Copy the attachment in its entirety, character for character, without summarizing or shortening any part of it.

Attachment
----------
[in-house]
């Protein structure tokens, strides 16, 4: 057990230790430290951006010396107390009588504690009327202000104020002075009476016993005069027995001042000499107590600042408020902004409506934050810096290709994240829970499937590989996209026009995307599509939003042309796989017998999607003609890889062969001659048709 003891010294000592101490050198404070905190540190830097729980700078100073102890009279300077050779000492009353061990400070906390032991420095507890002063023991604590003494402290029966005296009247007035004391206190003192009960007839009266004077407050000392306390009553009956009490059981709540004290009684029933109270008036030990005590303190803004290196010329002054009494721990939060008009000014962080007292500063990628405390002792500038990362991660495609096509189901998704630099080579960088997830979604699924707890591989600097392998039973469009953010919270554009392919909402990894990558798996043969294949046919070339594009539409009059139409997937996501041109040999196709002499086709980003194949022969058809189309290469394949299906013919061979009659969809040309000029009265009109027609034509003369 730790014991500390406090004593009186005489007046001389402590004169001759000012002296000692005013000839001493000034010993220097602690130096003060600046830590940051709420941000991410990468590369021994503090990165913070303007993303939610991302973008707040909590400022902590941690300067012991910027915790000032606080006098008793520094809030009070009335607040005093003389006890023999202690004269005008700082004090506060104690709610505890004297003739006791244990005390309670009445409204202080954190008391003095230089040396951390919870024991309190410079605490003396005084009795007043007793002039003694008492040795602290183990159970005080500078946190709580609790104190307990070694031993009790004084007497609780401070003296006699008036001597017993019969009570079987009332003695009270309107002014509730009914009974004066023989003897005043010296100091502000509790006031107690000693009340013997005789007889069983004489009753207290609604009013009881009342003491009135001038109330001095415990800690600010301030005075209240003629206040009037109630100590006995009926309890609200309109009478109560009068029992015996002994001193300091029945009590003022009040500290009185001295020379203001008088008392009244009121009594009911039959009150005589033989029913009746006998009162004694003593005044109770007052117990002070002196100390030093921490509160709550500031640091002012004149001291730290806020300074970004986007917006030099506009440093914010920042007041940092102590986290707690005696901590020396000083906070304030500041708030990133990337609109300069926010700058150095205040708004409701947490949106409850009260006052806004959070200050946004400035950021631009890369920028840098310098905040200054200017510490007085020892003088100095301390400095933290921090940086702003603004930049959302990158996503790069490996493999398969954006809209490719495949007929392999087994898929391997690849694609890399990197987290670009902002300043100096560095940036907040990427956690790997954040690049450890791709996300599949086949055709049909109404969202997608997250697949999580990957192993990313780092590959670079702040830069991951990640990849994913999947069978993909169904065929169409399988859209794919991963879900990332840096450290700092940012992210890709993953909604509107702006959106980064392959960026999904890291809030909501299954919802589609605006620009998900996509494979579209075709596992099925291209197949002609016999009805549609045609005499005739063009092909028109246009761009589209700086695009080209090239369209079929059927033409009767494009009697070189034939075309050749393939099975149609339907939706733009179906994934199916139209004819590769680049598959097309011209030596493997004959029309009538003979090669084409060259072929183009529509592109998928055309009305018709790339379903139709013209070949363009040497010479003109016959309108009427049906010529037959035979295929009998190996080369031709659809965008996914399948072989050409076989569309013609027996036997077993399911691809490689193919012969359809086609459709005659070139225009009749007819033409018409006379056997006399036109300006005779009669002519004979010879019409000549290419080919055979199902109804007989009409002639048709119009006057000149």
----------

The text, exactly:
[in-house]
């Protein structure tokens, strides 16, 4: 057990230790430290951006010396107390009588504690009327202000104020002075009476016993005069027995001042000499107590600042408020902004409506934050810096290709994240829970499937590989996209026009995307599509939003042309796989017998999607003609890889062969001659048709 003891010294000592101490050198404070905190540190830097729980700078100073102890009279300077050779000492009353061990400070906390032991420095507890002063023991604590003494402290029966005296009247007035004391206190003192009960007839009266004077407050000392306390009553009956009490059981709540004290009684029933109270008036030990005590303190803004290196010329002054009494721990939060008009000014962080007292500063990628405390002792500038990362991660495609096509189901998704630099080579960088997830979604699924707890591989600097392998039973469009953010919270554009392919909402990894990558798996043969294949046919070339594009539409009059139409997937996501041109040999196709002499086709980003194949022969058809189309290469394949299906013919061979009659969809040309000029009265009109027609034509003369 730790014991500390406090004593009186005489007046001389402590004169001759000012002296000692005013000839001493000034010993220097602690130096003060600046830590940051709420941000991410990468590369021994503090990165913070303007993303939610991302973008707040909590400022902590941690300067012991910027915790000032606080006098008793520094809030009070009335607040005093003389006890023999202690004269005008700082004090506060104690709610505890004297003739006791244990005390309670009445409204202080954190008391003095230089040396951390919870024991309190410079605490003396005084009795007043007793002039003694008492040795602290183990159970005080500078946190709580609790104190307990070694031993009790004084007497609780401070003296006699008036001597017993019969009570079987009332003695009270309107002014509730009914009974004066023989003897005043010296100091502000509790006031107690000693009340013997005789007889069983004489009753207290609604009013009881009342003491009135001038109330001095415990800690600010301030005075209240003629206040009037109630100590006995009926309890609200309109009478109560009068029992015996002994001193300091029945009590003022009040500290009185001295020379203001008088008392009244009121009594009911039959009150005589033989029913009746006998009162004694003593005044109770007052117990002070002196100390030093921490509160709550500031640091002012004149001291730290806020300074970004986007917006030099506009440093914010920042007041940092102590986290707690005696901590020396000083906070304030500041708030990133990337609109300069926010700058150095205040708004409701947490949106409850009260006052806004959070200050946004400035950021631009890369920028840098310098905040200054200017510490007085020892003088100095301390400095933290921090940086702003603004930049959302990158996503790069490996493999398969954006809209490719495949007929392999087994898929391997690849694609890399990197987290670009902002300043100096560095940036907040990427956690790997954040690049450890791709996300599949086949055709049909109404969202997608997250697949999580990957192993990313780092590959670079702040830069991951990640990849994913999947069978993909169904065929169409399988859209794919991963879900990332840096450290700092940012992210890709993953909604509107702006959106980064392959960026999904890291809030909501299954919802589609605006620009998900996509494979579209075709596992099925291209197949002609016999009805549609045609005499005739063009092909028109246009761009589209700086695009080209090239369209079929059927033409009767494009009697070189034939075309050749393939099975149609339907939706733009179906994934199916139209004819590769680049598959097309011209030596493997004959029309009538003979090669084409060259072929183009529509592109998928055309009305018709790339379903139709013209070949363009040497010479003109016959309108009427049906010529037959035979295929009998190996080369031709659809965008996914399948072989050409076989569309013609027996036997077993399911691809490689193919012969359809086609459709005659070139225009009749007819033409018409006379056997006399036109300006005779009669002519004979010879019409000549290419080919055979199902109804007989009409002639048709119009006057000149």